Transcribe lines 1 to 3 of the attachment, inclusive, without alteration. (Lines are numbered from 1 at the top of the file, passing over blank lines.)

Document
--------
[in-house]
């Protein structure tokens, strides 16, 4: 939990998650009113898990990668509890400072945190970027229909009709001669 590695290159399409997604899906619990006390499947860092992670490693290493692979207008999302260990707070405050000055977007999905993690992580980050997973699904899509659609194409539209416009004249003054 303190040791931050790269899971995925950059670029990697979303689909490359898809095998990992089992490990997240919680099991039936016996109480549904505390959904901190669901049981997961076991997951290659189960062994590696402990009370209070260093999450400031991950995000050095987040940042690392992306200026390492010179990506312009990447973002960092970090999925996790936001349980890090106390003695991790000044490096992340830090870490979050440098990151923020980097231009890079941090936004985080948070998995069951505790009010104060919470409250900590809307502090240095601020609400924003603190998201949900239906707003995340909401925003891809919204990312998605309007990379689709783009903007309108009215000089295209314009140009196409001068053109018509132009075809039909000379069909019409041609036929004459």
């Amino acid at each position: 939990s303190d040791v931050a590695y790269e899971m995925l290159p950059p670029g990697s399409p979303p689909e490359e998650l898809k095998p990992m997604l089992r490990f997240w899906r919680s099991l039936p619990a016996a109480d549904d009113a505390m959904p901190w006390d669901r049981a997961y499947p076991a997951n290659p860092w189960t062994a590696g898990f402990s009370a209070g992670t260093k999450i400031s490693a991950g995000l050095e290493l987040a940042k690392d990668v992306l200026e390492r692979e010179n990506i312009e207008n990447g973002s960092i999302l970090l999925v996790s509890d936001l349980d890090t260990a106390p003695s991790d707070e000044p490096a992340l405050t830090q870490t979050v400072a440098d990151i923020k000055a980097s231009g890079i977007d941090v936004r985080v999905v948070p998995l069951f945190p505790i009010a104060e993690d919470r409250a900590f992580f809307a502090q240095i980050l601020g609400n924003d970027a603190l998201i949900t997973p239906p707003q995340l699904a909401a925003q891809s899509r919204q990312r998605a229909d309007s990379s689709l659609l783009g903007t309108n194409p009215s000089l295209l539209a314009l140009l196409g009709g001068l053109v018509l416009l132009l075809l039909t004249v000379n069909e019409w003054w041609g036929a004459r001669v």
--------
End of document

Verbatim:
[in-house]
């Protein structure tokens, strides 16, 4: 939990998650009113898990990668509890400072945190970027229909009709001669 590695290159399409997604899906619990006390499947860092992670490693290493692979207008999302260990707070405050000055977007999905993690992580980050997973699904899509659609194409539209416009004249003054 303190040791931050790269899971995925950059670029990697979303689909490359898809095998990992089992490990997240919680099991039936016996109480549904505390959904901190669901049981997961076991997951290659189960062994590696402990009370209070260093999450400031991950995000050095987040940042690392992306200026390492010179990506312009990447973002960092970090999925996790936001349980890090106390003695991790000044490096992340830090870490979050440098990151923020980097231009890079941090936004985080948070998995069951505790009010104060919470409250900590809307502090240095601020609400924003603190998201949900239906707003995340909401925003891809919204990312998605309007990379689709783009903007309108009215000089295209314009140009196409001068053109018509132009075809039909000379069909019409041609036929004459």
């Amino acid at each position: 939990s303190d040791v931050a590695y790269e899971m995925l290159p950059p670029g990697s399409p979303p689909e490359e998650l898809k095998p990992m997604l089992r490990f997240w899906r919680s099991l039936p619990a016996a109480d549904d009113a505390m959904p901190w006390d669901r049981a997961y499947p076991a997951n290659p860092w189960t062994a590696g898990f402990s009370a209070g992670t260093k999450i400031s490693a991950g995000l050095e290493l987040a940042k690392d990668v992306l200026e390492r692979e010179n990506i312009e207008n990447g973002s960092i999302l970090l999925v996790s509890d936001l349980d890090t260990a106390p003695s991790d707070e000044p490096a992340l405050t830090q870490t979050v400072a440098d990151i923020k000055a980097s231009g890079i977007d941090v936004r985080v999905v948070p998995l069951f945190p505790i009010a104060e993690d919470r409250a900590f992580f809307a502090q240095i980050l601020g609400n924003d970027a603190l998201i949900t997973p239906p707003q995340l699904a909401a925003q891809s899509r919204q990312r998605a229909d309007s990379s689709l659609l783009g903007t309108n194409p009215s000089l295209l539209a314009l140009l196409g009709g001068l053109v018509l416009l132009l075809l039909t004249v000379n069909e019409w003054w041609g036929a004459r001669v």